Published on October 18th, 2019 by Josh Arnold
It would not be an exaggeration to say that in just about every country in the world today, McDonald’s (MCD) is a household name. The company that is famous for its Happy Meals and Big Mac has found a way to grow around the world, in part by tailoring its offerings to its local customers.
McDonald’s is undoubtedly a growth success story over its company history, and in turn shareholders have been rewarded with rising dividends since 1976. For the past 43 years, McDonald’s has managed to grow its dividend payment to shareholders, despite varying economic conditions around the world.
Because of its impressive dividend history, we view McDonald’s as a blue chip stock, which we consider to be the safest dividend stocks in the market today due to their consistent growth and durable competitive advantages.
You can download the complete list of all 271 blue chip stocks below:
McDonald’s is one of just 57 Dividend Aristocrats, a group of S&P 500 stocks that have increased their dividends for at least 25 consecutive years.
This track record of dividend excellence is certainly attractive to shareholders, and McDonald’s continues to be a favorite for growth investors, as well as those seeking a meaningful, growing dividend payment.
McDonald’s is the largest fast food operator in the world with 38,000 locations in more than 100 countries worldwide. The size and scale the company operates on is unparalleled in terms of physical presence. Only about 7% of the company’s locations are owned by McDonald’s; the remaining 93% are franchised.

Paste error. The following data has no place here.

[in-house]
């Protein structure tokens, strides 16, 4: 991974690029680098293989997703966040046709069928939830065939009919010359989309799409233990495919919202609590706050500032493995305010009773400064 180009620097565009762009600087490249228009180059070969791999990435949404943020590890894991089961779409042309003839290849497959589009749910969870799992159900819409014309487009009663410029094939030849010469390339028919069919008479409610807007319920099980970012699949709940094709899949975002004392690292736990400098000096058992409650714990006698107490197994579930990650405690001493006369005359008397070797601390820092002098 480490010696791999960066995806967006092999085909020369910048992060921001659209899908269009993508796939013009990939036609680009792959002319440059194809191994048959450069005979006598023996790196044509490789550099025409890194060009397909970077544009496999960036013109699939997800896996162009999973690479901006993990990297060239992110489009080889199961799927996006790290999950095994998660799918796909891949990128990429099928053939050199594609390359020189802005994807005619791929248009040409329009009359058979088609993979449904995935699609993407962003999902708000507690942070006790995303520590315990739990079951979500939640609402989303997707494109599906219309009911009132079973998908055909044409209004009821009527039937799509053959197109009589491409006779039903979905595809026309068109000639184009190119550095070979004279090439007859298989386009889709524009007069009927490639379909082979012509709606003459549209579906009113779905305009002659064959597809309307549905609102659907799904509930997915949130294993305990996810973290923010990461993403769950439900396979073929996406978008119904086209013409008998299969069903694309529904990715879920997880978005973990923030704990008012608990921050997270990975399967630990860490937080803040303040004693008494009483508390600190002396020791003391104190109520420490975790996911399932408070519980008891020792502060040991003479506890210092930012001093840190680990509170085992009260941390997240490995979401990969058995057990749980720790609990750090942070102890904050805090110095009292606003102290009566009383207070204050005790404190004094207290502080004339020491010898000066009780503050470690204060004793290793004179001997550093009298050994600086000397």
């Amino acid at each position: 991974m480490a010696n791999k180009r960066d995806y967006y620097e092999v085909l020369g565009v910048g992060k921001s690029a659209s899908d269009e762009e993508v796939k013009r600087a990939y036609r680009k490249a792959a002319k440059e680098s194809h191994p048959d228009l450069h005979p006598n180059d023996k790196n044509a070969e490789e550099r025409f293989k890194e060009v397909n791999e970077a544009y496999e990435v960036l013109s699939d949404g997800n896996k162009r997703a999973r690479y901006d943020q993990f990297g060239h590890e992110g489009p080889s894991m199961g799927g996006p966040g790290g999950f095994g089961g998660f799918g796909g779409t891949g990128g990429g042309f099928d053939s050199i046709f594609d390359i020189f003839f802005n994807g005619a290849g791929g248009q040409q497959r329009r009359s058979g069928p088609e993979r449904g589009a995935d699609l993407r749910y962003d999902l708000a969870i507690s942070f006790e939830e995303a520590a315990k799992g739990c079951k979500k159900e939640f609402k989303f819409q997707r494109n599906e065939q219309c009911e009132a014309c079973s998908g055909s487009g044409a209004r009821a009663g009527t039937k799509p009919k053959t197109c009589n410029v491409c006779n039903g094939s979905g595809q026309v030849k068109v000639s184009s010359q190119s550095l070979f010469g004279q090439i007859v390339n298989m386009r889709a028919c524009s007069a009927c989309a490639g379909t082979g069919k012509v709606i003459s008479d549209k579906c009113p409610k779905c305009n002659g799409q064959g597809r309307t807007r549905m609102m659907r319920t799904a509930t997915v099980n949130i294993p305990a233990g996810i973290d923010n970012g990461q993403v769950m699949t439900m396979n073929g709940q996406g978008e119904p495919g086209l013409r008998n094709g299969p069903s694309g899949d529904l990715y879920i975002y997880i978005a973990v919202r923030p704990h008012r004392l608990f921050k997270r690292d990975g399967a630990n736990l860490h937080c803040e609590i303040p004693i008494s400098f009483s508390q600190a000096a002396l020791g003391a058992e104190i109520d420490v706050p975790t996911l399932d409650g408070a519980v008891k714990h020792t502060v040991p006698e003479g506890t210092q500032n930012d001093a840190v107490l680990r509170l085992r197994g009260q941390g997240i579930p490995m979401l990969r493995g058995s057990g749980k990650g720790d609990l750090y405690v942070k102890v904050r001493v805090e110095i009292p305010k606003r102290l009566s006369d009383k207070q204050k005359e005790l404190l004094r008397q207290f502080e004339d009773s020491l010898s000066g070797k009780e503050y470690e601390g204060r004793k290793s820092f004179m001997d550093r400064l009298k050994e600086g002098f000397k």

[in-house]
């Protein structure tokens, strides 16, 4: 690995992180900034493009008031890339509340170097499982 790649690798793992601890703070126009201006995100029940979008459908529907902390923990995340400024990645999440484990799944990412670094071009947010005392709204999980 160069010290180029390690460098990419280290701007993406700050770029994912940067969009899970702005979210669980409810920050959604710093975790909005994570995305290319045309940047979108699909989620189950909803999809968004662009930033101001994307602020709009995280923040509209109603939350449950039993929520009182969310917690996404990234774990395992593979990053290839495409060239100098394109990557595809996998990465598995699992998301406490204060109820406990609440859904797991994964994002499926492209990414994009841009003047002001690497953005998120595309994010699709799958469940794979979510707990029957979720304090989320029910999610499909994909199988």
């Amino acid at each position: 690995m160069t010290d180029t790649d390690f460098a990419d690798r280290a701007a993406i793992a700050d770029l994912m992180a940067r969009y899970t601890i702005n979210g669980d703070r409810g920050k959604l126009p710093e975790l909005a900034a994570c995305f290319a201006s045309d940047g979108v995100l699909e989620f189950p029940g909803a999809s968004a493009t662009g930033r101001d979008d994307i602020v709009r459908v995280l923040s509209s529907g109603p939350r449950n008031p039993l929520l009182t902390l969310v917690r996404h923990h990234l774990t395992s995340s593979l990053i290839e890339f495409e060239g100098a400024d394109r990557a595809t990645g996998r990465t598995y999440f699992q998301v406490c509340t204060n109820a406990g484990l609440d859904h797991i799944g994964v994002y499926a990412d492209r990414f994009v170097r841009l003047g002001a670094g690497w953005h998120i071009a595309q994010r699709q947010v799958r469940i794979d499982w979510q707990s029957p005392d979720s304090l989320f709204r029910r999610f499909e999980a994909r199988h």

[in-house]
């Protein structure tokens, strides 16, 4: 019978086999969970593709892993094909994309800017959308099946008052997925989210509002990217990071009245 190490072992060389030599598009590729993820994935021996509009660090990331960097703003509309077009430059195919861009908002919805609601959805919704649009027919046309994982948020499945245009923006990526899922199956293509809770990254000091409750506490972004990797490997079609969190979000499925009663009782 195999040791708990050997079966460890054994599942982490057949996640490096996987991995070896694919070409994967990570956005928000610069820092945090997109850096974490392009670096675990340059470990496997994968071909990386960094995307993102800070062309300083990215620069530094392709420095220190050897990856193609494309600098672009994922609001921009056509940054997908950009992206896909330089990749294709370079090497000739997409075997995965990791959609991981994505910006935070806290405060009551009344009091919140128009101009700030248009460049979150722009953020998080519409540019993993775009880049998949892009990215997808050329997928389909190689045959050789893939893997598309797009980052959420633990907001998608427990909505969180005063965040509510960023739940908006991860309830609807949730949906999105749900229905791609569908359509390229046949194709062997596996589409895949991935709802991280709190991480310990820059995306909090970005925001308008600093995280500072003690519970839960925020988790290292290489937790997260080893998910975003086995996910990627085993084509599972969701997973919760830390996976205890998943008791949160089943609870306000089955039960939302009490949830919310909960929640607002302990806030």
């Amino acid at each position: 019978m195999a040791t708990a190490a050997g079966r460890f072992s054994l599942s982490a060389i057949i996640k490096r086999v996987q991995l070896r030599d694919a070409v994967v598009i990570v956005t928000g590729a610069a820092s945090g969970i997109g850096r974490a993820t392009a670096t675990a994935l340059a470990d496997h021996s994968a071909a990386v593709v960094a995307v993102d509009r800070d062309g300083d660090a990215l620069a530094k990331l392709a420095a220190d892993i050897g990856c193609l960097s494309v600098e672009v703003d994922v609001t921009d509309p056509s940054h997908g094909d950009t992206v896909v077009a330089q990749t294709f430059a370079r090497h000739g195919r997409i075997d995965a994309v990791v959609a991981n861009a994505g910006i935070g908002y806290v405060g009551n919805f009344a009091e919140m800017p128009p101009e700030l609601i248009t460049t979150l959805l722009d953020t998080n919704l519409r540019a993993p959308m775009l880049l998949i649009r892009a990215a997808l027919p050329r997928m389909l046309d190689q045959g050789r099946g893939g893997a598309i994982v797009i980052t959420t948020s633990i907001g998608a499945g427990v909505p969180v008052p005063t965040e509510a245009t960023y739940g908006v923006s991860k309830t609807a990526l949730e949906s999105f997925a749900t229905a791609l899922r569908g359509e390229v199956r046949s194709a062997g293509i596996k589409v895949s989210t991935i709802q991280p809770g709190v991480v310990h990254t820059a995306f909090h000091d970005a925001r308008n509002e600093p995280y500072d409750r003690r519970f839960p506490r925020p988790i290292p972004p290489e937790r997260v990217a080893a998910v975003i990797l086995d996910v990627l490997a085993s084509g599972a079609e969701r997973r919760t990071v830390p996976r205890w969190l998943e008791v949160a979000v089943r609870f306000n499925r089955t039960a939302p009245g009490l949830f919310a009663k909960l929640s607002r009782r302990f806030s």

McDonald’s has about 5,000 unique global franchisees, as most franchisees own more than one location. McDonald’s has undergone a years-long transition from a more heavily company-owned store mix, to franchising nearly all of its locations as part of its growth and capital return strategy, and it owns fewer than 3,000 locations today.
Revenue topped out at $28 billion in 2013 before the refranchising effort began, and today, McDonald’s produces around $21 billion in annual revenue. Shares have performed extremely well in recent years, and as a result, the company’s market capitalization is up to $157 billion.
McDonald’s has invested in menu innovation in recent years, such as premium coffee through its McCafe platform, more upscale desserts, as well as premium burgers that have helped drive traffic and higher average ticket prices over time.
McDonald’s is positioning itself in the market as everything to everyone, from breakfast items and premium coffee drinks, to the lunch hour with its chicken sandwiches, premium burgers, as well as its long-time favorites. The formula has worked quite well in recent years, as McDonald’s has generated strong earnings growth.